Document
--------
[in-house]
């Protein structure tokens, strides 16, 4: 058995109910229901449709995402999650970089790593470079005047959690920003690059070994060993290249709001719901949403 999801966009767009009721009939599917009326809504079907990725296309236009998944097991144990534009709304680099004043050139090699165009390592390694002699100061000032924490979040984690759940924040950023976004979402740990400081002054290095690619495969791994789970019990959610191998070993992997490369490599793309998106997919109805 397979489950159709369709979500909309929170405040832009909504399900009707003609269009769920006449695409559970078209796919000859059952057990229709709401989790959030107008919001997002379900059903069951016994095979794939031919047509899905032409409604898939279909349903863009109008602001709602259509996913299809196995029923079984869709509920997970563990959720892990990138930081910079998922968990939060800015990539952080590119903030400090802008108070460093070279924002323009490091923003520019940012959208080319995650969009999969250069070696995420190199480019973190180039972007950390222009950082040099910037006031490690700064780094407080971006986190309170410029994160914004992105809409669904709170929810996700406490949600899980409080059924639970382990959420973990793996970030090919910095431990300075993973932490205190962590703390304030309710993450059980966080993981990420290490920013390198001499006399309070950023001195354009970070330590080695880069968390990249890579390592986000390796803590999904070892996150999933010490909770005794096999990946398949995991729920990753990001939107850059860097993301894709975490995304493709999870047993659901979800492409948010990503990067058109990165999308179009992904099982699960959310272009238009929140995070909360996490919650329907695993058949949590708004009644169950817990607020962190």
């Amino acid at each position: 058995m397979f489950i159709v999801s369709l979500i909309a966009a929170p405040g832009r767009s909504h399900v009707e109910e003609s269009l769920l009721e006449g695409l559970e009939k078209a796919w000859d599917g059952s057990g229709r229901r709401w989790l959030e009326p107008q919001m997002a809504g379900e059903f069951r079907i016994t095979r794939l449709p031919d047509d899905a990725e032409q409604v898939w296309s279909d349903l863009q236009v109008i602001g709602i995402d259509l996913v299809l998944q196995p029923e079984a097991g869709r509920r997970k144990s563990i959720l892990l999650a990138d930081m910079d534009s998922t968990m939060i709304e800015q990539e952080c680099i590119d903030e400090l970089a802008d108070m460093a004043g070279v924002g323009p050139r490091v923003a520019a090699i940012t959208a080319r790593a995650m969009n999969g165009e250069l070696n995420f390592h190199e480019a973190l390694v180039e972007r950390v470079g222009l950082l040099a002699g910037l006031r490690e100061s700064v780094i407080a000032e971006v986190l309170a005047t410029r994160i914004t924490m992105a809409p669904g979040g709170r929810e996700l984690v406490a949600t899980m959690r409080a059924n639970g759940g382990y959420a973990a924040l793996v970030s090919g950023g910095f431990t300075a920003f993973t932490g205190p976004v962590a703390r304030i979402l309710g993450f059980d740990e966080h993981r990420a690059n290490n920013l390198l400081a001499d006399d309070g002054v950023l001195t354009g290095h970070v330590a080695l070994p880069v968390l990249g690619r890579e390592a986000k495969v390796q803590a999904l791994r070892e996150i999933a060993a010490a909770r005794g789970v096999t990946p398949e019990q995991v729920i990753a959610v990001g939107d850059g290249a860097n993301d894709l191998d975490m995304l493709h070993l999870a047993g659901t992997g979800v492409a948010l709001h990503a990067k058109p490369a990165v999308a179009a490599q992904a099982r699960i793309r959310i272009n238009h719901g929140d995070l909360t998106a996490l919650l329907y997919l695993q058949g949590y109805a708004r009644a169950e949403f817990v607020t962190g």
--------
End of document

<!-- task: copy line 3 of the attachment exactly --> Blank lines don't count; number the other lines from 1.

């Amino acid at each position: 058995m397979f489950i159709v999801s369709l979500i909309a966009a929170p405040g832009r767009s909504h399900v009707e109910e003609s269009l769920l009721e006449g695409l559970e009939k078209a796919w000859d599917g059952s057990g229709r229901r709401w989790l959030e009326p107008q919001m997002a809504g379900e059903f069951r079907i016994t095979r794939l449709p031919d047509d899905a990725e032409q409604v898939w296309s279909d349903l863009q236009v109008i602001g709602i995402d259509l996913v299809l998944q196995p029923e079984a097991g869709r509920r997970k144990s563990i959720l892990l999650a990138d930081m910079d534009s998922t968990m939060i709304e800015q990539e952080c680099i590119d903030e400090l970089a802008d108070m460093a004043g070279v924002g323009p050139r490091v923003a520019a090699i940012t959208a080319r790593a995650m969009n999969g165009e250069l070696n995420f390592h190199e480019a973190l390694v180039e972007r950390v470079g222009l950082l040099a002699g910037l006031r490690e100061s700064v780094i407080a000032e971006v986190l309170a005047t410029r994160i914004t924490m992105a809409p669904g979040g709170r929810e996700l984690v406490a949600t899980m959690r409080a059924n639970g759940g382990y959420a973990a924040l793996v970030s090919g950023g910095f431990t300075a920003f993973t932490g205190p976004v962590a703390r304030i979402l309710g993450f059980d740990e966080h993981r990420a690059n290490n920013l390198l400081a001499d006399d309070g002054v950023l001195t354009g290095h970070v330590a080695l070994p880069v968390l990249g690619r890579e390592a986000k495969v390796q803590a999904l791994r070892e996150i999933a060993a010490a909770r005794g789970v096999t990946p398949e019990q995991v729920i990753a959610v990001g939107d850059g290249a860097n993301d894709l191998d975490m995304l493709h070993l999870a047993g659901t992997g979800v492409a948010l709001h990503a990067k058109p490369a990165v999308a179009a490599q992904a099982r699960i793309r959310i272009n238009h719901g929140d995070l909360t998106a996490l919650l329907y997919l695993q058949g949590y109805a708004r009644a169950e949403f817990v607020t962190g």